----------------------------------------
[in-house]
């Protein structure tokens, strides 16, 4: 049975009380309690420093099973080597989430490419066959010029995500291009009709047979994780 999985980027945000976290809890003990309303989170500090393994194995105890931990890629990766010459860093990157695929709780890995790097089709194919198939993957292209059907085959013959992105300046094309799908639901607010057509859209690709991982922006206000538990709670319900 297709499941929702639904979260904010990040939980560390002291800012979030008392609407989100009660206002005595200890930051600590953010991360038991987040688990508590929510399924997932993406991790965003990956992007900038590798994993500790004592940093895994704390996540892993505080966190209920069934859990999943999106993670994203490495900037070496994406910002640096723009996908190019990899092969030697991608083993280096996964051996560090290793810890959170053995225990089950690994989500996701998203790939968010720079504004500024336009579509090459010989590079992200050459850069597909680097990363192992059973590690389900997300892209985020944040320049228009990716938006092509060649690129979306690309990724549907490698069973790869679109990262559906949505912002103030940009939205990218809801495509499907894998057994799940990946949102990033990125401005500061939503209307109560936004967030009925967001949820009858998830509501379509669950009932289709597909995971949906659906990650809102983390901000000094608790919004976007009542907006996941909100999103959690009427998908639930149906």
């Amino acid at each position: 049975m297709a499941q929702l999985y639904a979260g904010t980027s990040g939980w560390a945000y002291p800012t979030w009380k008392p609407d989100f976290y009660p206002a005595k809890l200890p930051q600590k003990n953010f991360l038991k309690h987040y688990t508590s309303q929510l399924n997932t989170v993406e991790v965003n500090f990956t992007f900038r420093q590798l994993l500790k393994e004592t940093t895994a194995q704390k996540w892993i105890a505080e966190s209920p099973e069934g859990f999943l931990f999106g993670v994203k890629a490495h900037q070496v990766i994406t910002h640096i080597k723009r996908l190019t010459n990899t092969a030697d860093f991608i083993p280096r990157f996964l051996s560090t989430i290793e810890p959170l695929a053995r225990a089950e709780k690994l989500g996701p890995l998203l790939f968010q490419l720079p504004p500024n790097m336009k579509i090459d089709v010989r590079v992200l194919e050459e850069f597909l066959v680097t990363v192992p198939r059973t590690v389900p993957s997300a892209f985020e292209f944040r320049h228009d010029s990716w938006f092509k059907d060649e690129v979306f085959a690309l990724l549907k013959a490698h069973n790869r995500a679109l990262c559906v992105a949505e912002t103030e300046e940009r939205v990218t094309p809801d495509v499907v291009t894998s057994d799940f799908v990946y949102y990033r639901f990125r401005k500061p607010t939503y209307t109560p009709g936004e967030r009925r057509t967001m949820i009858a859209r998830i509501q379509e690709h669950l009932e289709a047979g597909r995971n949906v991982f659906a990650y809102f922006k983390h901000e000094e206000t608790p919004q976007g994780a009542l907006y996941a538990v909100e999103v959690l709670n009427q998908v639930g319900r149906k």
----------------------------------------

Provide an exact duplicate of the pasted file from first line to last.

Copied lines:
[in-house]
């Protein structure tokens, strides 16, 4: 049975009380309690420093099973080597989430490419066959010029995500291009009709047979994780 999985980027945000976290809890003990309303989170500090393994194995105890931990890629990766010459860093990157695929709780890995790097089709194919198939993957292209059907085959013959992105300046094309799908639901607010057509859209690709991982922006206000538990709670319900 297709499941929702639904979260904010990040939980560390002291800012979030008392609407989100009660206002005595200890930051600590953010991360038991987040688990508590929510399924997932993406991790965003990956992007900038590798994993500790004592940093895994704390996540892993505080966190209920069934859990999943999106993670994203490495900037070496994406910002640096723009996908190019990899092969030697991608083993280096996964051996560090290793810890959170053995225990089950690994989500996701998203790939968010720079504004500024336009579509090459010989590079992200050459850069597909680097990363192992059973590690389900997300892209985020944040320049228009990716938006092509060649690129979306690309990724549907490698069973790869679109990262559906949505912002103030940009939205990218809801495509499907894998057994799940990946949102990033990125401005500061939503209307109560936004967030009925967001949820009858998830509501379509669950009932289709597909995971949906659906990650809102983390901000000094608790919004976007009542907006996941909100999103959690009427998908639930149906």
């Amino acid at each position: 049975m297709a499941q929702l999985y639904a979260g904010t980027s990040g939980w560390a945000y002291p800012t979030w009380k008392p609407d989100f976290y009660p206002a005595k809890l200890p930051q600590k003990n953010f991360l038991k309690h987040y688990t508590s309303q929510l399924n997932t989170v993406e991790v965003n500090f990956t992007f900038r420093q590798l994993l500790k393994e004592t940093t895994a194995q704390k996540w892993i105890a505080e966190s209920p099973e069934g859990f999943l931990f999106g993670v994203k890629a490495h900037q070496v990766i994406t910002h640096i080597k723009r996908l190019t010459n990899t092969a030697d860093f991608i083993p280096r990157f996964l051996s560090t989430i290793e810890p959170l695929a053995r225990a089950e709780k690994l989500g996701p890995l998203l790939f968010q490419l720079p504004p500024n790097m336009k579509i090459d089709v010989r590079v992200l194919e050459e850069f597909l066959v680097t990363v192992p198939r059973t590690v389900p993957s997300a892209f985020e292209f944040r320049h228009d010029s990716w938006f092509k059907d060649e690129v979306f085959a690309l990724l549907k013959a490698h069973n790869r995500a679109l990262c559906v992105a949505e912002t103030e300046e940009r939205v990218t094309p809801d495509v499907v291009t894998s057994d799940f799908v990946y949102y990033r639901f990125r401005k500061p607010t939503y209307t109560p009709g936004e967030r009925r057509t967001m949820i009858a859209r998830i509501q379509e690709h669950l009932e289709a047979g597909r995971n949906v991982f659906a990650y809102f922006k983390h901000e000094e206000t608790p919004q976007g994780a009542l907006y996941a538990v909100e999103v959690l709670n009427q998908v639930g319900r149906k």